Hindsight Bias: Don’t Look Back

How often do you look back at something and believe that you could have predicted it, or that the event seemed so obvious only after it has actually happened? If you fall into this line of thinking, you may display what is known in psychology as hindsight bias, a potential decision making killer.

Perhaps the most common occurrences of hindsight bias are immediately following a market crash when many investors believe that they should have been able to recognize that a downturn was imminent. This begs the question: just how accurate are those that display hindsight bias at predicting the future? It appears, not accurate at all. In a 2008 study, economists discovered that investment bankers in Frankfurt and London who exhibit hindsight bias underperform in the financial markets relative to those that do not display this bias. One explanation is that these bankers failed to learn from their mistakes and tried to predict the markets based upon past experiences. This resulted in poor portfolio and risk management choices.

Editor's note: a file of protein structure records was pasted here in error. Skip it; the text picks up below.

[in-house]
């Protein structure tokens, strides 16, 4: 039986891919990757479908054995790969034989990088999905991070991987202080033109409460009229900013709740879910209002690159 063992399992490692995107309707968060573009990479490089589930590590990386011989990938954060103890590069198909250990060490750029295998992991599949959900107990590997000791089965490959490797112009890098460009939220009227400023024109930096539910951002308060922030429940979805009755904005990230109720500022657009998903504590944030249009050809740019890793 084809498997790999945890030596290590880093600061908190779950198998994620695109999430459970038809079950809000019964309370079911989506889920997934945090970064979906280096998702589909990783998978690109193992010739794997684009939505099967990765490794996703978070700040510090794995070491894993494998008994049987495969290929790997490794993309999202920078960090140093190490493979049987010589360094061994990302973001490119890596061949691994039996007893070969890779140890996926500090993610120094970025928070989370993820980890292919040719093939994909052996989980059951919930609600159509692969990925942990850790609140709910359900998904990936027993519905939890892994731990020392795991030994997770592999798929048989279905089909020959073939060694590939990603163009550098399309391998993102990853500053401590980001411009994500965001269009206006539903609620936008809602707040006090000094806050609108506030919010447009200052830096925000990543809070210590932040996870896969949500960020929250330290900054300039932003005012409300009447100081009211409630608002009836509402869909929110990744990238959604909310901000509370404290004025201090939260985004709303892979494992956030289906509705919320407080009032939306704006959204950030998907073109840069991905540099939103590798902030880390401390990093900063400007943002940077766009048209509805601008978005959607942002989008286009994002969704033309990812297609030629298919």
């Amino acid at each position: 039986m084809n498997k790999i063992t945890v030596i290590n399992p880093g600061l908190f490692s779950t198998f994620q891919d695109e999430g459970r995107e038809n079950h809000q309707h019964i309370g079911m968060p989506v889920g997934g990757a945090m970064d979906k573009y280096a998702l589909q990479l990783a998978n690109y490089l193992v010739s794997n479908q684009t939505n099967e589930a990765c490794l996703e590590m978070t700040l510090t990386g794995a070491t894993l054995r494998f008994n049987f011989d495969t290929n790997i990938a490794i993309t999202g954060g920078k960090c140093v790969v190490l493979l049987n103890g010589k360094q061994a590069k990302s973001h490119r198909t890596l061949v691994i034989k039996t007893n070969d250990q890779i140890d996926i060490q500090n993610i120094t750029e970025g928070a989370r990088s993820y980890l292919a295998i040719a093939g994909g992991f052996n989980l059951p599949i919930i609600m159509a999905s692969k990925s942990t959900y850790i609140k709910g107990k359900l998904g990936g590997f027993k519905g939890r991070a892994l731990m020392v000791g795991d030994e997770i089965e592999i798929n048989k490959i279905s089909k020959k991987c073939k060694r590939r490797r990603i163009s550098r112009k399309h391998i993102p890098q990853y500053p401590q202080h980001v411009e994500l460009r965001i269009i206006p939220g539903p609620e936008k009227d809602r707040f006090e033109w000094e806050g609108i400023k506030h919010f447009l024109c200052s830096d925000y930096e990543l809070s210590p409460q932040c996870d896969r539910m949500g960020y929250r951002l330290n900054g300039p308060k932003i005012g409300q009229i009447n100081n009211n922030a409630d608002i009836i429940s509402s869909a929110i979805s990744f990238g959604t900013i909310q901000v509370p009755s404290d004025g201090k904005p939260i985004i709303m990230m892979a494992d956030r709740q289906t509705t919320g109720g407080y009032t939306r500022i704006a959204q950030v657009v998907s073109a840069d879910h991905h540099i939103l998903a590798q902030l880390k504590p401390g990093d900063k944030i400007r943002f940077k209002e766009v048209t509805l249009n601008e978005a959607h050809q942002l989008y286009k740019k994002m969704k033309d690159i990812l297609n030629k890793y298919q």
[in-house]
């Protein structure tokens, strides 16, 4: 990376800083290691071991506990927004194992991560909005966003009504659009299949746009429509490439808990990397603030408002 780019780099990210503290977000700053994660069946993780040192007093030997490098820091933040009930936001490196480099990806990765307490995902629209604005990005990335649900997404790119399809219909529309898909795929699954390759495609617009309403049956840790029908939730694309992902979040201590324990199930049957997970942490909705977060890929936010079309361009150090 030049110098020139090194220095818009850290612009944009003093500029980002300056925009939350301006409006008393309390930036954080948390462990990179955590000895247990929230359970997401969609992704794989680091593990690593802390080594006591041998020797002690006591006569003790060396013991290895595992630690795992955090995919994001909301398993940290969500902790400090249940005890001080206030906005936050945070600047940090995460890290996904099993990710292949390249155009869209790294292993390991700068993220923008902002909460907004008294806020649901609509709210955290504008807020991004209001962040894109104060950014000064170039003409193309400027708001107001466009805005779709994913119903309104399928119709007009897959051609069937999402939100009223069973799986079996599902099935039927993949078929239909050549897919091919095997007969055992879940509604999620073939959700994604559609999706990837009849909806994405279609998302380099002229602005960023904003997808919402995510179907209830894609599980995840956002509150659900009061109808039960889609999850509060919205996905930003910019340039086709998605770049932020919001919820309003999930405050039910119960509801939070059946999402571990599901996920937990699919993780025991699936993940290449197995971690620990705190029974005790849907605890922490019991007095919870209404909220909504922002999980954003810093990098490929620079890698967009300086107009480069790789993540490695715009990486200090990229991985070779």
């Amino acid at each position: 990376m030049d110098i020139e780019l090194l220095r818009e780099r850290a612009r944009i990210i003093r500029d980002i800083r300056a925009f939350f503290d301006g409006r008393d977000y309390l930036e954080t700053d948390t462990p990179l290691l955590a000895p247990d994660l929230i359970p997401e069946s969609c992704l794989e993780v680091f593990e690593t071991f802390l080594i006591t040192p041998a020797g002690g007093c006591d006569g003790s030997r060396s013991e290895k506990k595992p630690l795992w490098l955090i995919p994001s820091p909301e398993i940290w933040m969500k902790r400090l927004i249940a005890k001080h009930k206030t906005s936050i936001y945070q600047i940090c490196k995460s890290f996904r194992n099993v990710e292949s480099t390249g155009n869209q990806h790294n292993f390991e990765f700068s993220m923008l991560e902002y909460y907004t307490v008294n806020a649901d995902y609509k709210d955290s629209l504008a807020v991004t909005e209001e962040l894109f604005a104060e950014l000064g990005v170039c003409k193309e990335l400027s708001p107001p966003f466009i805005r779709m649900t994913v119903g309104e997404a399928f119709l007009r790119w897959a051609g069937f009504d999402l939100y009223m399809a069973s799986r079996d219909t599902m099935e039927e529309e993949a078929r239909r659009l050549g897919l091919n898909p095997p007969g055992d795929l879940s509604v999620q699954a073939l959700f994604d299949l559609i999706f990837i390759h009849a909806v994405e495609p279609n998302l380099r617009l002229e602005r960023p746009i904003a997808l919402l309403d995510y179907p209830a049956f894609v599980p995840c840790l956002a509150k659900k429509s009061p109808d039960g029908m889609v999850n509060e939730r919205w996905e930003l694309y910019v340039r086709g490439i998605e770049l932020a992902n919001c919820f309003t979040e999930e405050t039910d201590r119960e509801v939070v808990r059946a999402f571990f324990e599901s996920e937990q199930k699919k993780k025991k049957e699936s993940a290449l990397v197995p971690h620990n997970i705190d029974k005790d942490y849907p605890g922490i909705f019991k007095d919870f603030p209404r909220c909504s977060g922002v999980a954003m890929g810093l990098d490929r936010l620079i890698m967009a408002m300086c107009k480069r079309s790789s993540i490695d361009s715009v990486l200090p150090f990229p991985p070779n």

Fortunately, there is a way to avoid falling victim to your own thinking. That is, always lay out an investment plan before you invest. An investment plan will keep you on track—during good economic times and bad—with meeting your financial goals rather than leaving your financial security to chance.

About Christopher Jones

Christopher Jones is the Founder and President of Sparrow Wealth Management, a fee-only financial planning and investment management firm. Before entering the investment field, Chris was a management consultant for Deloitte Monitor. He graduated summa cum laude from Brigham Young University with a B.S. in Economics and a minor in Business Management.